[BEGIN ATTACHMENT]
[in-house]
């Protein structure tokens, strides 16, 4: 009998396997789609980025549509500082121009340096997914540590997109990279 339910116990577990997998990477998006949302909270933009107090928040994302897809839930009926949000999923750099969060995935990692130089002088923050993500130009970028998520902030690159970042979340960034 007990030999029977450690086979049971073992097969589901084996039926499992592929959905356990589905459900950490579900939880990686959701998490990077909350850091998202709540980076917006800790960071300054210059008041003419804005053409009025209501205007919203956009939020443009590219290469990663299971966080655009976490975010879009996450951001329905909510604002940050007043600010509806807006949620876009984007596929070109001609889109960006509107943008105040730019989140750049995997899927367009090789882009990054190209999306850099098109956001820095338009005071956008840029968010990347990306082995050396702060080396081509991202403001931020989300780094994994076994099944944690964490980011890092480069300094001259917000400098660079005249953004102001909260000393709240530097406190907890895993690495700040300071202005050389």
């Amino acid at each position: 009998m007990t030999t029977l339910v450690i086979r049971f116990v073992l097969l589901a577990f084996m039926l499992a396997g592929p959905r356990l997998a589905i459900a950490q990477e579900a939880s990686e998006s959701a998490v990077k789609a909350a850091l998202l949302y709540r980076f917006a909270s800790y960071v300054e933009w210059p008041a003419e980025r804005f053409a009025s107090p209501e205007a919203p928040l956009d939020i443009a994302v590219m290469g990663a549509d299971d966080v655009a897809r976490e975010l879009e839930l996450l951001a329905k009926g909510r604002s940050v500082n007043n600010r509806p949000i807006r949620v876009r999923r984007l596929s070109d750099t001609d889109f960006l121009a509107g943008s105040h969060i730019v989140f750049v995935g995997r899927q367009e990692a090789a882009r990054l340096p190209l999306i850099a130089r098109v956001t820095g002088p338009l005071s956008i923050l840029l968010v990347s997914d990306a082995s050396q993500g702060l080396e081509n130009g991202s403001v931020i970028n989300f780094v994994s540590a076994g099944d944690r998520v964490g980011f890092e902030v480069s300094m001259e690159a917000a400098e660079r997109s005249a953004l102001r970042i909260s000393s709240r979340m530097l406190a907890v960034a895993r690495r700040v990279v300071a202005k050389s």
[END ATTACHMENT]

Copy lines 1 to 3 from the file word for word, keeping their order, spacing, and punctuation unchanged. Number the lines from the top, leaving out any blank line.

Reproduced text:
[in-house]
């Protein structure tokens, strides 16, 4: 009998396997789609980025549509500082121009340096997914540590997109990279 339910116990577990997998990477998006949302909270933009107090928040994302897809839930009926949000999923750099969060995935990692130089002088923050993500130009970028998520902030690159970042979340960034 007990030999029977450690086979049971073992097969589901084996039926499992592929959905356990589905459900950490579900939880990686959701998490990077909350850091998202709540980076917006800790960071300054210059008041003419804005053409009025209501205007919203956009939020443009590219290469990663299971966080655009976490975010879009996450951001329905909510604002940050007043600010509806807006949620876009984007596929070109001609889109960006509107943008105040730019989140750049995997899927367009090789882009990054190209999306850099098109956001820095338009005071956008840029968010990347990306082995050396702060080396081509991202403001931020989300780094994994076994099944944690964490980011890092480069300094001259917000400098660079005249953004102001909260000393709240530097406190907890895993690495700040300071202005050389």
């Amino acid at each position: 009998m007990t030999t029977l339910v450690i086979r049971f116990v073992l097969l589901a577990f084996m039926l499992a396997g592929p959905r356990l997998a589905i459900a950490q990477e579900a939880s990686e998006s959701a998490v990077k789609a909350a850091l998202l949302y709540r980076f917006a909270s800790y960071v300054e933009w210059p008041a003419e980025r804005f053409a009025s107090p209501e205007a919203p928040l956009d939020i443009a994302v590219m290469g990663a549509d299971d966080v655009a897809r976490e975010l879009e839930l996450l951001a329905k009926g909510r604002s940050v500082n007043n600010r509806p949000i807006r949620v876009r999923r984007l596929s070109d750099t001609d889109f960006l121009a509107g943008s105040h969060i730019v989140f750049v995935g995997r899927q367009e990692a090789a882009r990054l340096p190209l999306i850099a130089r098109v956001t820095g002088p338009l005071s956008i923050l840029l968010v990347s997914d990306a082995s050396q993500g702060l080396e081509n130009g991202s403001v931020i970028n989300f780094v994994s540590a076994g099944d944690r998520v964490g980011f890092e902030v480069s300094m001259e690159a917000a400098e660079r997109s005249a953004l102001r970042i909260s000393s709240r979340m530097l406190a907890v960034a895993r690495r700040v990279v300071a202005k050389s």